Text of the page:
A supply chain is only as cyber-secure as its weakest link. Businesses can now work closer together, as a result of the digital transformation of the global supply chain, which has taken place over the past decade. Indeed, there are many benefits of integrating data and sharing information to create efficiencies while reducing costs.
However, each supplier brings a risk of introducing vulnerabilities to your network. It is worth noting that around 80% of data breaches originate in the supply chain. Interestingly, smaller organisations are often targeted and used as a vehicle for criminals to access larger corporate infrastructures. Two recent examples of this approach by cyber criminals are:
- Equifax – US Credit Rating Company Equifax suffered a breach which resulted in the loss of over 100 million user details. The breach was blamed on a weakness introduced via their supply chain.
- Debenhams – Suffered breach resulting in the loss over 20000 user details. The cyber-attack originated within their supply chain via the supplier of their online florist services
How to identify and address the supply chain security risks:
From global conglomerates to SMEs, we all need to address the inherent cyber-security risks within our supply chain. Risks can be introduced from various sources, for example, data can be damaged accidentally, accessed by cyber-criminals or employees who are an insider threat.
As a first step to addressing risk, you should complete an audit of your suppliers and understand who has access to which levels of your corporate data. Similarly, you should categorise suppliers so you can consider how best to manage the risks they bring.
It is worth noting that your company will face different risks from a supplier who provides services on-site to those who provide ICT services and can access your company data. You should also consider your rules on subcontracting, consultants and partners. Once you have established who has access to what categories of your data, you can work out how to manage the risks and introduce methods of monitoring and evaluation.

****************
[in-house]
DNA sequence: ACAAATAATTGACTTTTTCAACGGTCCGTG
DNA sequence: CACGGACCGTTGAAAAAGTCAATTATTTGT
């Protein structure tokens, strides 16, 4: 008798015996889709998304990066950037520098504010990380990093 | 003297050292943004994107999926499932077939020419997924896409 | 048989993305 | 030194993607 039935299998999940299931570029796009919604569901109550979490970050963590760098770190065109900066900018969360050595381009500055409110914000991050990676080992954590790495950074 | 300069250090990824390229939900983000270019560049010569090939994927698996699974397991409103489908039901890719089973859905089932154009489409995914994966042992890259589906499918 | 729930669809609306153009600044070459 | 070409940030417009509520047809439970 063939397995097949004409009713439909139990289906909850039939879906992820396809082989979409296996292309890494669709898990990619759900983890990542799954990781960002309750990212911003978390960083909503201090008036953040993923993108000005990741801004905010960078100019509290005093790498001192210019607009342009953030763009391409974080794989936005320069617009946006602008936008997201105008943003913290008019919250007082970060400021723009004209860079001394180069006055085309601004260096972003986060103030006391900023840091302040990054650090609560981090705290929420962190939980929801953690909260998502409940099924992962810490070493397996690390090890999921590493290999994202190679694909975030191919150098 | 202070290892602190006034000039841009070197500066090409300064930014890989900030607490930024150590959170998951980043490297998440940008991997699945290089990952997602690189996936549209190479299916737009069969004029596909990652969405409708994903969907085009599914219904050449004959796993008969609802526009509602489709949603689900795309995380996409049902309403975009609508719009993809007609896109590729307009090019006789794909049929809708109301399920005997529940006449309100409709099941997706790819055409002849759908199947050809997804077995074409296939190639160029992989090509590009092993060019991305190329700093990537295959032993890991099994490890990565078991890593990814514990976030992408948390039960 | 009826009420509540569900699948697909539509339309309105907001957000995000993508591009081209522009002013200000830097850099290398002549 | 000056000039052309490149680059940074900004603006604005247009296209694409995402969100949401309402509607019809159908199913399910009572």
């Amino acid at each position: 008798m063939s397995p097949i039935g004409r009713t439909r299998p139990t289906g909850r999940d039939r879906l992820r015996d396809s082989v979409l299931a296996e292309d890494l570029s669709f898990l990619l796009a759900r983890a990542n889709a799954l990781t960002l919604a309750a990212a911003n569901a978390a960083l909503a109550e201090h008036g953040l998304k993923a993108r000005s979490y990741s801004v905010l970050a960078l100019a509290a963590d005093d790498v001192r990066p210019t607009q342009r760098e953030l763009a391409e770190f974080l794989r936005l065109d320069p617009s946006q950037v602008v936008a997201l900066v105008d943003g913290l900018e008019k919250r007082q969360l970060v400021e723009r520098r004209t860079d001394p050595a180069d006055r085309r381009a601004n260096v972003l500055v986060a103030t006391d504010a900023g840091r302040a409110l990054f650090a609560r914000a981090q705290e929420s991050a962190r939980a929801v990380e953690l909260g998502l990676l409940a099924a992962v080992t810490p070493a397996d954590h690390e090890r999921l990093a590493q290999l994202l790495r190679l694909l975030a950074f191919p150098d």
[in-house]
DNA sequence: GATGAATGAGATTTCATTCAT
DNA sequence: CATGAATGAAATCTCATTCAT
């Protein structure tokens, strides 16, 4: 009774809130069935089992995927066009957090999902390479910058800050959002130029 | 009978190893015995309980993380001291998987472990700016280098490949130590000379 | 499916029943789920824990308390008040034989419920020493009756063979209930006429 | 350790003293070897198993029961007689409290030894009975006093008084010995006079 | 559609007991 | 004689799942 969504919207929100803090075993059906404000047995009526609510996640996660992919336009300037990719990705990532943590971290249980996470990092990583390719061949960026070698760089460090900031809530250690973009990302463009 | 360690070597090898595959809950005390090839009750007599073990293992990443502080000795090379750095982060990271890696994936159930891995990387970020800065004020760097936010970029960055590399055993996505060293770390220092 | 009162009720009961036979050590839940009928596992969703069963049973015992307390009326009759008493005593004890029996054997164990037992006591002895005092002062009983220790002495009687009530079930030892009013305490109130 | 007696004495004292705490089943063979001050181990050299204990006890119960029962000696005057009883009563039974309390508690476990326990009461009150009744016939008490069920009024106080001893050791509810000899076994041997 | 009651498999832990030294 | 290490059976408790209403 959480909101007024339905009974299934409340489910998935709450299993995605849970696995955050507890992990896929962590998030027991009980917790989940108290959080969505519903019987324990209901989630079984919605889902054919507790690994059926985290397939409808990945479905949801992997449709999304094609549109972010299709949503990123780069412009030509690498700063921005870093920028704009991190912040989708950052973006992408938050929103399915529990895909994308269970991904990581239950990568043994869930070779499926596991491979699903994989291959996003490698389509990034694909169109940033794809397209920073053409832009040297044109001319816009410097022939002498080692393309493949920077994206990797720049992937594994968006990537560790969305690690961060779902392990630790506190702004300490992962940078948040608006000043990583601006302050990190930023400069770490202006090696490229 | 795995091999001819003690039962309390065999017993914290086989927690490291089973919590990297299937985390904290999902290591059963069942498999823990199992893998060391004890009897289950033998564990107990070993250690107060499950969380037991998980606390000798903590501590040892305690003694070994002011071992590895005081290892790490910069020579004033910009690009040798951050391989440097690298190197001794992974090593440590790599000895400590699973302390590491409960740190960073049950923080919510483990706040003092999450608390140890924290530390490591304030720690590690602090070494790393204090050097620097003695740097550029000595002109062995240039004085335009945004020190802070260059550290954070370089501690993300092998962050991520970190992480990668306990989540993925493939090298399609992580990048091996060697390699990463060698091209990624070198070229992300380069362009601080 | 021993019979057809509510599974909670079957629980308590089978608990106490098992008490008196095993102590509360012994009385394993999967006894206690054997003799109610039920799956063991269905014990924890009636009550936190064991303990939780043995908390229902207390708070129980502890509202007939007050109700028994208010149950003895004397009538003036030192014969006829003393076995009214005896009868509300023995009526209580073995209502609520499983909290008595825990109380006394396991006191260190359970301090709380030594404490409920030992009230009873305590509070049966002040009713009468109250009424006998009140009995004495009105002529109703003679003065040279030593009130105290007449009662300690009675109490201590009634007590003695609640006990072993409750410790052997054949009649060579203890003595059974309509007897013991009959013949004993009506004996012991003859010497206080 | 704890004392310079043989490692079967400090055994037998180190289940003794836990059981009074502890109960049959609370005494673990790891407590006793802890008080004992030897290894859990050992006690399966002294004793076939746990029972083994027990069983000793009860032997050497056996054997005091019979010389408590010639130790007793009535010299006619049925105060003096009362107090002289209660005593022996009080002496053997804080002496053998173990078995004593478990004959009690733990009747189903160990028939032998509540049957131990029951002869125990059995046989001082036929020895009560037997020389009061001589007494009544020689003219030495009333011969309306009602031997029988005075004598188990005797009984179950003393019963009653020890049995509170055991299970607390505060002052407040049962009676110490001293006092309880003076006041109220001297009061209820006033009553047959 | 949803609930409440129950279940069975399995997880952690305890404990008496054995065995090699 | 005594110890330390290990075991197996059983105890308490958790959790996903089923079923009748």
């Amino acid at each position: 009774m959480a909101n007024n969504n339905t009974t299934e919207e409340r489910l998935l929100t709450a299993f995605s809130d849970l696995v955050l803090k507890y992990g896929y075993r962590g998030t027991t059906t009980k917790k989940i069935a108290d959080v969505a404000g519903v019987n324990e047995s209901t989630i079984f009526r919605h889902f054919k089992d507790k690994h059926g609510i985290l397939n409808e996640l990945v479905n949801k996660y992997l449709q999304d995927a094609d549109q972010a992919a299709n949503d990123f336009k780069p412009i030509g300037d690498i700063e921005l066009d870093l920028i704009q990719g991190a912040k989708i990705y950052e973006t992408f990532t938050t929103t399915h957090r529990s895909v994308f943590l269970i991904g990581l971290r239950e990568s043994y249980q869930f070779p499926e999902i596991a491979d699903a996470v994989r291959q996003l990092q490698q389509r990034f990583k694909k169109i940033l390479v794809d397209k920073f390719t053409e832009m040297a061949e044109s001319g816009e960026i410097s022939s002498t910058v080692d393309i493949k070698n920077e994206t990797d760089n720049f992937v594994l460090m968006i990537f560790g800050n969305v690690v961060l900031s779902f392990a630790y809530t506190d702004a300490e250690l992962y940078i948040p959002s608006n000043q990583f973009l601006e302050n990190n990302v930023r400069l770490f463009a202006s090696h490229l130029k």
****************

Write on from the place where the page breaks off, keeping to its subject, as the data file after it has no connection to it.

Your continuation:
Cyber –security certification options:
You can check if your suppliers take cyber security seriously by establishing if they have cyber security certification in place. IT Systems can be secure without certification. However, a certification can be a useful indicator that cyber security has been given the attention it needs.
Likewise, there is an increasing demand, within the tendering process, for suppliers to be certificated to a recognised cyber-security standard. The following two certification routes are the most common methods of cyber security certification:
- Cyber Essentials – The UK Government’s Cyber Essentials Scheme aims to ensure your system is protected from basic threats. The Cyber Essentials website offers a useful search tool which will allow you to check which of your suppliers have this in place.
- ISO 27001 – Internationally recognised standard ISO 27001 outlines best practise for a robust Information Security Management System. For that reason, it requires an ongoing commitment to external audits & continual improvements to check standards are being maintained. However, there is no central database of certification. You would need to ask for sight of certification from individual suppliers.
Our technical consultants have a strong understanding of both schemes. Also, we are accredited ACE Practicioners of the Cyber Essentials scheme. We are happy to help you work out which of the available certifications is best suited to your business needs. Contact us if you would like to speak to one of our friendly consultants.
RedMosquito provides IT support to SMEs across Glasgow, Edinburgh and throughout Scotland.